Expatica news

Evans the prey as Tour heads to Hautacam

14 July 2008

BAGNERES-DE-BIGORRE – No one would admit it after what proved to be a thrilling, but painful first day of climbing in the Pyrenees mountains on the Tour France.

But more than one team manager will watching for signs of weakness from leading yellow jersey contender Cadel Evans during Monday’s 10th stage over 156km from Pau to the race’s first summit finish at Hautacam.

Evans, the runner-up in 2007 to Spaniard Alberto Contador, an absentee this year, crashed heavily before the peloton hit any of the big climbs and got back on – albeit bruised and battered – to finish with all his big rivals.

The Australian was keen that no one touched him and came over the finish line flanked by his bodyguard and crying out, "Make sure nobody touches my left shoulder!"

When asked for his reaction to the incident, Evans gave his helmet – split open at the front left hand corner from his crash – to a waiting reporter.

"There’s your interview," he said.

The extent of his injuries has yet to be revealed, although Evans picked up scrapes and knocks on his elbow, thigh, shoulder and hip. And, given the state of his helmet, he was lucky to escape head injuries.

Silence-Lotto teammate Christophe Brandt was in front of Evans when he fell, and said he saw a bag caught in the Australian’s front wheel.

"He was in a bit of trouble, his head was not good. When you crash at this speed you can’t be good," said the Belgian.

"We tried to reassure him. Tomorrow is another day, I think it will be better."

A statement posted on the team’s website after the stage said: "Cadel crashed heavily. He is bruised from the head to the leg. His broken crash helmet shows how brutal the fall has been.

"Hopefully, Cadel will stand tomorrow’s ride to Hautacam, the following rest day will do him good."

In the end it could be the psychological damage of the crash which gives Evans’ rivals the edge on the 10th stage.

"I saw Evans crash, and I thing he hurt himself," said Andy Schleck of CSC.

Attacks are likely to come thick and fast, and the teams of yellow jersey contenders Carlos Sastre (CSC), Alejandro Valverde (Caisse d’Epargne) and Denis Menchov (Rabobank) will all be looking to make up for lost time.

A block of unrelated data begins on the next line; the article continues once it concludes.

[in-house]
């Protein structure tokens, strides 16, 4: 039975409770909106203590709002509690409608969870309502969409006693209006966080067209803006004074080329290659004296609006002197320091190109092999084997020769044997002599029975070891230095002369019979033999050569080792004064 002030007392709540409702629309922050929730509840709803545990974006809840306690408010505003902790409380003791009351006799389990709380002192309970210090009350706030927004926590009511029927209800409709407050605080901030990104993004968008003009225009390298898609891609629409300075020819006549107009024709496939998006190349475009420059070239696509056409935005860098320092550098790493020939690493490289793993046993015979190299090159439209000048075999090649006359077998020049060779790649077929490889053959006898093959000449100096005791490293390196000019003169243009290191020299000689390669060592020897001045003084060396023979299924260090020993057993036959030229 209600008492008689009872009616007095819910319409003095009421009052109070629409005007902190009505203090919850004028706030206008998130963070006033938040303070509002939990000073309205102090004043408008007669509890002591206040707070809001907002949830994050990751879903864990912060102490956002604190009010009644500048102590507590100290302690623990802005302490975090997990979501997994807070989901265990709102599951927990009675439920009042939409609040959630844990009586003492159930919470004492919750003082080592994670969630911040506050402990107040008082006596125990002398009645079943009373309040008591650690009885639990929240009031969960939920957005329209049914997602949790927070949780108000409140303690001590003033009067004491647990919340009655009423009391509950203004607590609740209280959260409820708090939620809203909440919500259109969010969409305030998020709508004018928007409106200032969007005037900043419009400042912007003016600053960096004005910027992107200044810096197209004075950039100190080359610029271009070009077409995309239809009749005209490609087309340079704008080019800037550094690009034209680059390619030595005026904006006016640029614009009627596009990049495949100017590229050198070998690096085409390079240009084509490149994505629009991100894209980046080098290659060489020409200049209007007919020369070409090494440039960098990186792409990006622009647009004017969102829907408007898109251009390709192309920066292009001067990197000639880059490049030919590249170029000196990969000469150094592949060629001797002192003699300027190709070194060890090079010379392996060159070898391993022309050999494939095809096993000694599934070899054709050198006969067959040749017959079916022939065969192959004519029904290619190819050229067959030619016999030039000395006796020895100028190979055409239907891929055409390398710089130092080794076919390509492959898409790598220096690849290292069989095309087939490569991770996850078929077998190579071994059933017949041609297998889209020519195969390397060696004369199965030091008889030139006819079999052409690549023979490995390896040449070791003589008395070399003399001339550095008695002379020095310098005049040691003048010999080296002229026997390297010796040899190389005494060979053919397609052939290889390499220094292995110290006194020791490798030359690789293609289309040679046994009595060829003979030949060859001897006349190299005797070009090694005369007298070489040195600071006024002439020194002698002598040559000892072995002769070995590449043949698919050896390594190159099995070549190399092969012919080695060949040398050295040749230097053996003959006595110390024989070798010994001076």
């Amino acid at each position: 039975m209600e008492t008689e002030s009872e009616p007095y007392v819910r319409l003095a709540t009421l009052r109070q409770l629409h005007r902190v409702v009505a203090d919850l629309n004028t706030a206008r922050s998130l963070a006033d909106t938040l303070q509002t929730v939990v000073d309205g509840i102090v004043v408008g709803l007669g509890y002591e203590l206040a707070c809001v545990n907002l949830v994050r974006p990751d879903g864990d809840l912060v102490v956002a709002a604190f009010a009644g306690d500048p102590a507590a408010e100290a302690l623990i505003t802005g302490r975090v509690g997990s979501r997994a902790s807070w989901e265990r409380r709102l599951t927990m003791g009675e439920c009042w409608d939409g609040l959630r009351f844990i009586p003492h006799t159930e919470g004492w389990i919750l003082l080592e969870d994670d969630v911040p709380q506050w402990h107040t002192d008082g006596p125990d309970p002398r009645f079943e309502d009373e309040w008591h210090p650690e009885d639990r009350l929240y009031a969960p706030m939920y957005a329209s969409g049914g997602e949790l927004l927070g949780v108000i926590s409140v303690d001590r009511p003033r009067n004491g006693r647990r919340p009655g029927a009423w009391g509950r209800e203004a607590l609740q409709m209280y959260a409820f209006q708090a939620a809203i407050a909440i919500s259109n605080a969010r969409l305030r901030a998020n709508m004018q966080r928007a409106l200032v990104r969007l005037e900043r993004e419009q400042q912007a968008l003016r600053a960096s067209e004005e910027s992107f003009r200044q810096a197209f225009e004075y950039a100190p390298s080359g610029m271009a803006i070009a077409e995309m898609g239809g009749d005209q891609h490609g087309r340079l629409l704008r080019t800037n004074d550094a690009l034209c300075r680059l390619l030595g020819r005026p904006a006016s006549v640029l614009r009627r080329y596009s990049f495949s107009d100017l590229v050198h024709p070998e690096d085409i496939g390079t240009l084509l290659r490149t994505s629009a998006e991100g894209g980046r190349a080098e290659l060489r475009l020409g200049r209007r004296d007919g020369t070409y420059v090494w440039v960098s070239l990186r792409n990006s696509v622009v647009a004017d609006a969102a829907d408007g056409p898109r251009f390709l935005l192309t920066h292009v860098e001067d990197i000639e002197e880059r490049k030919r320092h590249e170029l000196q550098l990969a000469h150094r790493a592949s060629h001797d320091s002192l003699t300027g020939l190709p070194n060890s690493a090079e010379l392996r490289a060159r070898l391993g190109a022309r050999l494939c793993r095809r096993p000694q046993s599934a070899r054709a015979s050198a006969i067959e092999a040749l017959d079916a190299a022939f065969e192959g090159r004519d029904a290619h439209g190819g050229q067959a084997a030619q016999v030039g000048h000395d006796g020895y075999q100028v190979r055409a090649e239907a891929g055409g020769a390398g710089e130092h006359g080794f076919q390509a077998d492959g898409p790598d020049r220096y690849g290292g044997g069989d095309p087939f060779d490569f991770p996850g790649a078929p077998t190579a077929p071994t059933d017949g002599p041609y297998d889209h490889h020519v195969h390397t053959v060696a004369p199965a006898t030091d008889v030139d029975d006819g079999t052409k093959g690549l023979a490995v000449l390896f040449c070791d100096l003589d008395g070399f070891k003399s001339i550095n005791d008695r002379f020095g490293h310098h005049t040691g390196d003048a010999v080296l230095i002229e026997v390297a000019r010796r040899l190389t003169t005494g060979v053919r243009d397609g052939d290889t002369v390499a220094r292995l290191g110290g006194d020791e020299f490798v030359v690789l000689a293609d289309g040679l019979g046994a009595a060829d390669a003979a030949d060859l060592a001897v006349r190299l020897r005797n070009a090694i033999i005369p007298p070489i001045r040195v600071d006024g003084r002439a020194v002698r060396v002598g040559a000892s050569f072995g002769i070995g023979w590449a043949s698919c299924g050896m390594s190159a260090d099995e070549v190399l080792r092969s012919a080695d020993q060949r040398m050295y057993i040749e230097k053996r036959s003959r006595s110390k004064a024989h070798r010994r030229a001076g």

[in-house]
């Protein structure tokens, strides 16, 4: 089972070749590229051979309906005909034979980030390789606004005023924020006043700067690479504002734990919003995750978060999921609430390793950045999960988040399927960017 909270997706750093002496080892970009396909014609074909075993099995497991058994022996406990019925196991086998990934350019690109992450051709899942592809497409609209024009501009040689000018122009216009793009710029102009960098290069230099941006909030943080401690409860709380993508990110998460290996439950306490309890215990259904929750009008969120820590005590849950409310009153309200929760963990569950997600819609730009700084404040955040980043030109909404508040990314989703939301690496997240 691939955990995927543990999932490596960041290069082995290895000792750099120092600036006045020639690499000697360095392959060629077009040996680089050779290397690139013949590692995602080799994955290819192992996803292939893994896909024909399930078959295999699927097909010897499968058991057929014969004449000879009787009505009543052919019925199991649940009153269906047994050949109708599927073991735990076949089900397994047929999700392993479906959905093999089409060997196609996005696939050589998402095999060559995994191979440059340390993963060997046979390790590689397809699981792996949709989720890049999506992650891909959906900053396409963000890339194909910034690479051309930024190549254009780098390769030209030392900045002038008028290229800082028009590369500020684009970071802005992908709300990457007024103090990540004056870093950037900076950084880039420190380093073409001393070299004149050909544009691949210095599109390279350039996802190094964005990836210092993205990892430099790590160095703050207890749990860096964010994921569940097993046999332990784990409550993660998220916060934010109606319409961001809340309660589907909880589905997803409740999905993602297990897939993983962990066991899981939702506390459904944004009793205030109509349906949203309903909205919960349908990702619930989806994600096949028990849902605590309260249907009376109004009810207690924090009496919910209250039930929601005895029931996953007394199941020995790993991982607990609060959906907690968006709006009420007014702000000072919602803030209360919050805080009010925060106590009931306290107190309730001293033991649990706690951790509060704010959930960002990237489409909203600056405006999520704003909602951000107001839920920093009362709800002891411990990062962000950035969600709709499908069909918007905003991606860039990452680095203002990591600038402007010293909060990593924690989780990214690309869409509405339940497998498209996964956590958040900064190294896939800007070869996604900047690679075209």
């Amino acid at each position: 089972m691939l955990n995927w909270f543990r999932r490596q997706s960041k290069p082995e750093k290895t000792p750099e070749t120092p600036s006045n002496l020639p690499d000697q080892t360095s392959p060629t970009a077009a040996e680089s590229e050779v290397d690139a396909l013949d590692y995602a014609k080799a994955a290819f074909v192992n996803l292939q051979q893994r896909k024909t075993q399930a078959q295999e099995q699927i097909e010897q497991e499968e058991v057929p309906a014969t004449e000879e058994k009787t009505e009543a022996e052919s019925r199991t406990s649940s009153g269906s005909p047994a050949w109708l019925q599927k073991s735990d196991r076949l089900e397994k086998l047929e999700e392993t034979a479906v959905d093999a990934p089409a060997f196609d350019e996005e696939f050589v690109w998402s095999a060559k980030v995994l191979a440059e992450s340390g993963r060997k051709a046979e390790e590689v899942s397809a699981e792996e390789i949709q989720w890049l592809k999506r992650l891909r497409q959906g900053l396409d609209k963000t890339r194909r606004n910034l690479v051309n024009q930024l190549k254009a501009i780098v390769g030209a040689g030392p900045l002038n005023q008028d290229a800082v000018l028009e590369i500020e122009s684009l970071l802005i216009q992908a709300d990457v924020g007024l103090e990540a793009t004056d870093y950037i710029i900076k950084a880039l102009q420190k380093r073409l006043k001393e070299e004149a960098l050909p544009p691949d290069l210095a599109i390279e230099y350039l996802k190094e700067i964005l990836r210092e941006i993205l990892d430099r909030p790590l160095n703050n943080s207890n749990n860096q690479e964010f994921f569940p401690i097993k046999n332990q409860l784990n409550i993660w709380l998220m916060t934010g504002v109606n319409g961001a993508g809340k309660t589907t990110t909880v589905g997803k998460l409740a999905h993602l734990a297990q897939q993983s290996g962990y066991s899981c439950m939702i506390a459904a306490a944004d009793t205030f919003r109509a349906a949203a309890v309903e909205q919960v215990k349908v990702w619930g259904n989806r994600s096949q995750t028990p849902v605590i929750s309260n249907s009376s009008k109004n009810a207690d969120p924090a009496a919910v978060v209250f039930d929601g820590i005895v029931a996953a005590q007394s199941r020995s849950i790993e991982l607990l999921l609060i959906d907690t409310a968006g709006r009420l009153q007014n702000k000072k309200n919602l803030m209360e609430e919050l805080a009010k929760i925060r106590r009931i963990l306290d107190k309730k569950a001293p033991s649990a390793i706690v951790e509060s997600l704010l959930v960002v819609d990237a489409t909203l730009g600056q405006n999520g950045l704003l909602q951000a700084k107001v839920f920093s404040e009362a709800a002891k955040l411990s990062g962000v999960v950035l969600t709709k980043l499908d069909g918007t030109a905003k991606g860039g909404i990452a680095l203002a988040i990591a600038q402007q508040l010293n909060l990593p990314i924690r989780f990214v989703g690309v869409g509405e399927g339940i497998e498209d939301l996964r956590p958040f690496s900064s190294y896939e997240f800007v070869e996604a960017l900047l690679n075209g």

CSC team manager Bjarne Riis was coy about his team’s tactics, but he admitted he will be expecting fireworks from Sastre, and Luxembourg siblings Andy and Frank Schleck.

In theory the Dane might unleash Andy on a first foray to scare, and ultimately tire out Evans, race leader Kim Kirchen and Spanish contender Valverde.

Sastre could then emerge later in a bid to close his 1:34 deficit on Kirchen, and 1:28 gap to Evans.

"If that is not a stage for him (to attack), then I will be worried," said the Dane, who admitted they will have to be vigilant after ninth stage winner Riccardo Ricco of Italy closed his overnight deficit of 3:52 to Kirchen to 2:35.

"We have to be vigilant. If Ricco goes, then we will have to go with him."

Ricco appeared unstoppable when, after several attempts by other riders, he left the peloton in his wake on the 12.3km climb to the summit of the Col d’Aspin.

The Italian insists he is not aiming for the yellow jersey.

"My aim tomorrow is to help (teammate) Leonardo Piepoli win at Hautacam,"
said the brash, 24-year-old Italian.

Riis believes the yellow jersey rivals would not wait until the climb to Hautacam before launching their respective bids.

"Tomorrow, it will be the legs that make the difference and I don’t think everyone will wait until the Hautacam to attack," added the Dane.

"I don’t know about other teams, but we wanted to keep everbody for tomorrow. If we can isolate a few of our rivals then that will give us chances."

One of the few worries of Valverde, who crashed in midweek and is still riding with bandages down his left side, is not being able to scratch his itches.

The Caisse d’Epargne team leader came through the ninth stage unscathed, and said: "Now I know I have good legs, which is really important for the next stage."

Kirchen’s team manager at Columbia, Bob Stapleton, must be delighted they have held the yellow jersey so long, and grabbed two stage wins through sprinter Mark Cavendish.

But Stapleton admitted it will be a challenge to maintain the momentum.

"We are punching above our weight right now," said the American.

"We brought a team well suited to having success in the first week. We built a team to suit our athletes and that has turned out better than we could have hoped for."

[AFP / Expatica]